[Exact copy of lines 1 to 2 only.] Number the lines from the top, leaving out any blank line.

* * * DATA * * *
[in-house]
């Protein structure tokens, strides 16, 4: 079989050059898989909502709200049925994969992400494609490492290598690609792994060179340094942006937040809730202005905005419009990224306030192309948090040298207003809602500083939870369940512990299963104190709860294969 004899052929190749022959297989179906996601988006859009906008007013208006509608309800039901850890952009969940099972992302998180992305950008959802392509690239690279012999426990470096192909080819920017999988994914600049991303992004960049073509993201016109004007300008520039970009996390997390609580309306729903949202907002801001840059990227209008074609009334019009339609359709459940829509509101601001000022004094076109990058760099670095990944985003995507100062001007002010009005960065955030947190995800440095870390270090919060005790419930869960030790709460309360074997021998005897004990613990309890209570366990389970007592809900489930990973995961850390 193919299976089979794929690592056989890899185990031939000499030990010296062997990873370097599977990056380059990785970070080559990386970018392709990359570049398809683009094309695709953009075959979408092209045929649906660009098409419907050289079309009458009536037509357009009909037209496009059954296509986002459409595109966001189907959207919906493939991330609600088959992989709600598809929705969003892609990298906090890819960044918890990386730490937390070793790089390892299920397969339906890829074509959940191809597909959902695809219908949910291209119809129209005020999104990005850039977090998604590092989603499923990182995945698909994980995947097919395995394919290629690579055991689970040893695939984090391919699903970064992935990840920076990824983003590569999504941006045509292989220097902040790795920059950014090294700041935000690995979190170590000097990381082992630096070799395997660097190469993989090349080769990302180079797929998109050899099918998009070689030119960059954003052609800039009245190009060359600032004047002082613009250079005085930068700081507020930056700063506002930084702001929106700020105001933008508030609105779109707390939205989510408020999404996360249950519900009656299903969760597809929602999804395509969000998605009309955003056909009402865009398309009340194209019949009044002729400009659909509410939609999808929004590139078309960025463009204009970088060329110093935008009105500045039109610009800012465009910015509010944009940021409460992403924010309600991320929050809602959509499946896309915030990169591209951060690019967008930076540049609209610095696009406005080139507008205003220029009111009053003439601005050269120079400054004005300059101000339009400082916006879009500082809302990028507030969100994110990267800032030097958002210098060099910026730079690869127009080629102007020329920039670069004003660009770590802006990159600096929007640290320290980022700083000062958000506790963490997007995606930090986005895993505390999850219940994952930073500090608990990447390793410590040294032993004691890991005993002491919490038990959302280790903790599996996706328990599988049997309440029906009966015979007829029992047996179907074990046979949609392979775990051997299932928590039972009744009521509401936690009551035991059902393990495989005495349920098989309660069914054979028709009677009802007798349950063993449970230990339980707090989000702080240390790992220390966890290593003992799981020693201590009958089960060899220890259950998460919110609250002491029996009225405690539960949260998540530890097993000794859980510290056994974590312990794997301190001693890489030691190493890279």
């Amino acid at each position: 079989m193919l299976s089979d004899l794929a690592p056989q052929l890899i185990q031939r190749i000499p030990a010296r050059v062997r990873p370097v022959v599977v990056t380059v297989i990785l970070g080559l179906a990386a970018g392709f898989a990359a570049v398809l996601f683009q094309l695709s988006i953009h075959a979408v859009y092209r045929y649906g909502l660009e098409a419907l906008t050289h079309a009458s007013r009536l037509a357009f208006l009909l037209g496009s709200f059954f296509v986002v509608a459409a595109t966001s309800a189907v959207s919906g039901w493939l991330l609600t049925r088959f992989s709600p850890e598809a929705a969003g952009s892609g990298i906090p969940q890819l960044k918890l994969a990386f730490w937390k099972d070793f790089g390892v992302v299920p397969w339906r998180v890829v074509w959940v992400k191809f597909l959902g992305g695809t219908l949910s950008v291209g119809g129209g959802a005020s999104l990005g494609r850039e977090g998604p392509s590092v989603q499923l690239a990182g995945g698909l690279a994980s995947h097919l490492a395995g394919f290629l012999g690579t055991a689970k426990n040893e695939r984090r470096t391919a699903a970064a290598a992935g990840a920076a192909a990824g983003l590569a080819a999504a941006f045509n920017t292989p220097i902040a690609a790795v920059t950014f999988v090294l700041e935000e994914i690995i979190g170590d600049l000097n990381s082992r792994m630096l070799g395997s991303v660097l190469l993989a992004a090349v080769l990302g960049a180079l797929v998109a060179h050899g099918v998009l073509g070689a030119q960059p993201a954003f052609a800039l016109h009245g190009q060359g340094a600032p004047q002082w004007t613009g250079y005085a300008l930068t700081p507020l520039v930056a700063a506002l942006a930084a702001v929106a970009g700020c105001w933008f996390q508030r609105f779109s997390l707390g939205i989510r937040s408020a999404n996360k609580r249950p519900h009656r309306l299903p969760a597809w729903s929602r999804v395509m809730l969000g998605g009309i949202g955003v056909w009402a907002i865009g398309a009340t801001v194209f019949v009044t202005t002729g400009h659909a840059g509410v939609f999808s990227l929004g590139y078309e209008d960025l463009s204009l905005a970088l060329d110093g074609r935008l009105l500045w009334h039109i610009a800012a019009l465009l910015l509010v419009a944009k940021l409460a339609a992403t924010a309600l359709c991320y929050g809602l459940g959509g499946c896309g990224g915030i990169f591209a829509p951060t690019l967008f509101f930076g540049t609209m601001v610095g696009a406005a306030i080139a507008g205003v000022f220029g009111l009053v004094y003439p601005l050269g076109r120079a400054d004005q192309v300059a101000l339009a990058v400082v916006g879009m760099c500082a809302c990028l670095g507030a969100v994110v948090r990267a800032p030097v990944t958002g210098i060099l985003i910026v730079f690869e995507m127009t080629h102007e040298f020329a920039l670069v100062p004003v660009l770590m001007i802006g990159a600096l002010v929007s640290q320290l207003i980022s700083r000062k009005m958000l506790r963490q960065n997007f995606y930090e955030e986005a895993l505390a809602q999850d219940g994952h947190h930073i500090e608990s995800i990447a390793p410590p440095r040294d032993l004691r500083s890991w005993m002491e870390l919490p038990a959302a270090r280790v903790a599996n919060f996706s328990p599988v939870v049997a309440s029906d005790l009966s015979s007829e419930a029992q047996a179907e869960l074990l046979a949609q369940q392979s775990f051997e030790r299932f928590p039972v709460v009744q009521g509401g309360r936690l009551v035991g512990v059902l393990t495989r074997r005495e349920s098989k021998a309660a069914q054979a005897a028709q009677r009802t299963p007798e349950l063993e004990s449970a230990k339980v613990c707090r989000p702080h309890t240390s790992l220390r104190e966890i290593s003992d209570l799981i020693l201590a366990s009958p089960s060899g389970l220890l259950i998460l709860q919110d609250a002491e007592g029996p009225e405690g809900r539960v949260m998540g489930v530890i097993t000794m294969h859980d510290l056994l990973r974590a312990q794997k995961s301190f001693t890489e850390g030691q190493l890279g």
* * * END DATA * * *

[in-house]
């Protein structure tokens, strides 16, 4: 079989050059898989909502709200049925994969992400494609490492290598690609792994060179340094942006937040809730202005905005419009990224306030192309948090040298207003809602500083939870369940512990299963104190709860294969 004899052929190749022959297989179906996601988006859009906008007013208006509608309800039901850890952009969940099972992302998180992305950008959802392509690239690279012999426990470096192909080819920017999988994914600049991303992004960049073509993201016109004007300008520039970009996390997390609580309306729903949202907002801001840059990227209008074609009334019009339609359709459940829509509101601001000022004094076109990058760099670095990944985003995507100062001007002010009005960065955030947190995800440095870390270090919060005790419930869960030790709460309360074997021998005897004990613990309890209570366990389970007592809900489930990973995961850390 193919299976089979794929690592056989890899185990031939000499030990010296062997990873370097599977990056380059990785970070080559990386970018392709990359570049398809683009094309695709953009075959979408092209045929649906660009098409419907050289079309009458009536037509357009009909037209496009059954296509986002459409595109966001189907959207919906493939991330609600088959992989709600598809929705969003892609990298906090890819960044918890990386730490937390070793790089390892299920397969339906890829074509959940191809597909959902695809219908949910291209119809129209005020999104990005850039977090998604590092989603499923990182995945698909994980995947097919395995394919290629690579055991689970040893695939984090391919699903970064992935990840920076990824983003590569999504941006045509292989220097902040790795920059950014090294700041935000690995979190170590000097990381082992630096070799395997660097190469993989090349080769990302180079797929998109050899099918998009070689030119960059954003052609800039009245190009060359600032004047002082613009250079005085930068700081507020930056700063506002930084702001929106700020105001933008508030609105779109707390939205989510408020999404996360249950519900009656299903969760597809929602999804395509969000998605009309955003056909009402865009398309009340194209019949009044002729400009659909509410939609999808929004590139078309960025463009204009970088060329110093935008009105500045039109610009800012465009910015509010944009940021409460992403924010309600991320929050809602959509499946896309915030990169591209951060690019967008930076540049609209610095696009406005080139507008205003220029009111009053003439601005050269120079400054004005300059101000339009400082916006879009500082809302990028507030969100994110990267800032030097958002210098060099910026730079690869127009080629102007020329920039670069004003660009770590802006990159600096929007640290320290980022700083000062958000506790963490997007995606930090986005895993505390999850219940994952930073500090608990990447390793410590040294032993004691890991005993002491919490038990959302280790903790599996996706328990599988049997309440029906009966015979007829029992047996179907074990046979949609392979775990051997299932928590039972009744009521509401936690009551035991059902393990495989005495349920098989309660069914054979028709009677009802007798349950063993449970230990339980707090989000702080240390790992220390966890290593003992799981020693201590009958089960060899220890259950998460919110609250002491029996009225405690539960949260998540530890097993000794859980510290056994974590312990794997301190001693890489030691190493890279």